Mind your language SO THERE I was in an a g reeably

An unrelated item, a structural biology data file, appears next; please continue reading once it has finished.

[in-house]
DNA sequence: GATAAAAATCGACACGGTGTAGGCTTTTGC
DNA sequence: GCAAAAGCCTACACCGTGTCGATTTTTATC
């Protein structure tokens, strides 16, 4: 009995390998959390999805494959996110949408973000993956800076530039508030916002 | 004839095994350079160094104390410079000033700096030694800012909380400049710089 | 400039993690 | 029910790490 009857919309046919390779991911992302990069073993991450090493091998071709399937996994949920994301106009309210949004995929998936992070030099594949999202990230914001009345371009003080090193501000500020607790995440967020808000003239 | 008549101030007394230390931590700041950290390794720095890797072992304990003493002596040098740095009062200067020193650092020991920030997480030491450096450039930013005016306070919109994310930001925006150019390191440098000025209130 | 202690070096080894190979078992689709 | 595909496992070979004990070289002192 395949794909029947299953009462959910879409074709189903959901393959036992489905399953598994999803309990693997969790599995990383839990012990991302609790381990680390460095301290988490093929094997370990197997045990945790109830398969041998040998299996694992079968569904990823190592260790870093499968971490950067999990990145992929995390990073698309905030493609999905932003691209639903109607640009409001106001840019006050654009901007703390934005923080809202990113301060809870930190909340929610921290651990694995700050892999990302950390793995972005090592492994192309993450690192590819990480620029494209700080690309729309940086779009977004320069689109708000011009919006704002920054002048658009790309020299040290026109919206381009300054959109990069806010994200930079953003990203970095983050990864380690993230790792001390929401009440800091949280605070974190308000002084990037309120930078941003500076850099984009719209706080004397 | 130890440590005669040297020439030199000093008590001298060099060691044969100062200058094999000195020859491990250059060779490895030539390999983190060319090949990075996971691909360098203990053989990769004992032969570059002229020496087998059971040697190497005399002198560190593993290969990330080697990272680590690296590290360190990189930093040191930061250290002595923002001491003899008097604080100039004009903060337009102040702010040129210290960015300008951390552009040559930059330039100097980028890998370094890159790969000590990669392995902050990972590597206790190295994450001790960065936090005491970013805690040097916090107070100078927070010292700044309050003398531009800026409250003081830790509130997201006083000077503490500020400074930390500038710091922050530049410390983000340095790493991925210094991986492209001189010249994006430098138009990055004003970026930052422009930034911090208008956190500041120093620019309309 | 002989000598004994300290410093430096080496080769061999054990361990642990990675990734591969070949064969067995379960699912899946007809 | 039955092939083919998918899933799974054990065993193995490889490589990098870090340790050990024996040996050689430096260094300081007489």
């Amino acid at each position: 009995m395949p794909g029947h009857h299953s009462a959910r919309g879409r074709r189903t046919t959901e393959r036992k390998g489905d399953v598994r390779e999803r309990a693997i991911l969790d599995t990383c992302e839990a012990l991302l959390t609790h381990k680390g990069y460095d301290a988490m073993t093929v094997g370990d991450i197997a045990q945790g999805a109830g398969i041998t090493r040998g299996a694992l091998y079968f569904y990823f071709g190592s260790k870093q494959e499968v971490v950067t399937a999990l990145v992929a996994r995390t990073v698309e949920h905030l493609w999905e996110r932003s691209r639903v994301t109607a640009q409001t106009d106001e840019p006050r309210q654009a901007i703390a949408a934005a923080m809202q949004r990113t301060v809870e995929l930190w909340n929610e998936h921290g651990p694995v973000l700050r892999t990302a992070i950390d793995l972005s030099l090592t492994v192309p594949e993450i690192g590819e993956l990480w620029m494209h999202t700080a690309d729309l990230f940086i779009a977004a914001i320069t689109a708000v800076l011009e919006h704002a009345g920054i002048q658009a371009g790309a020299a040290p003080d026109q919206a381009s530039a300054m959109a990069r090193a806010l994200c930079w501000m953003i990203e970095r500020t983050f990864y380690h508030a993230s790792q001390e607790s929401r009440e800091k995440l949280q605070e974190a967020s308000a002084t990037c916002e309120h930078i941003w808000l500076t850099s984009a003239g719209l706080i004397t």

old- fashioned if ramshackle hotel room wondering what the Spanish was for The lavatory chain has become dis- connected'. Translation is one of the most diffi- cult tasks in the world, though the description of plumbing is no doubt one of its easier aspects. On this occasion my husband had driven off with my use- ful dictionary in the glove compartment, and I had to fall back on the AA Essen- tial Spanish Phrase Book, which I had unwisely bought at the airport. It didn't have lavatory, but cleverly looking up toilet I discovered el water, which was interesting but not helpful; I thought better of opening a conversation with the nice man at reception about la cade- na del water. The annoying AA book has no list of Spanish words (apart from a page or two of restaurant dishes), but while hunting for the cadena del water I came across a little joke that the bored trans- lators who compiled the book had pre- sumably slipped in without the big cheese at AA noticing: 'This place is full of cockroaches/Brits: Estci lleno de cucarachaslde ingleses? It is unlikely that the AA knowingly Sponsored this piece of anti-British pro- paganda, and the word Brits is hardly ever used by British people (though it is common in Ireland, the Antipodes and the New World). Since the book was first published in 1995 as Wat & Hoe Spaans, I suspect a cell of anti-British Dutchmen. Just before jetting out on my lavatory- breaking journey, I'd picked up another book, which has all the plausibility and thickets of detail of The X-Files. The author is someone called Robert Hutchison and it is about Opus Dei, the Catholic organisation that the Pope is so keen on. I don't mean to criticise the book, except to comment on a weird chapter-title: `Do that I see'. This seems not to make any sense at all.. It turns out to be meant as a trans- lation of a pious prayer that the Span- ish founder of Opus Dei was in the habit of saying, taken from the New Testament, Mark x 51, the story of the blind man who was healed. In the King James version this is: 'Lord, that I might see.' In the Latin Vulgate familiar to the good founder) it is: ,Rabboni, ut videam' (in Luke: ?amine, ut videam). The explanation Is, I suppose, that Mr Hutchison adopted an erroneous literal transla- tion from Spanish. Perhaps he'd been using the AA phrase book.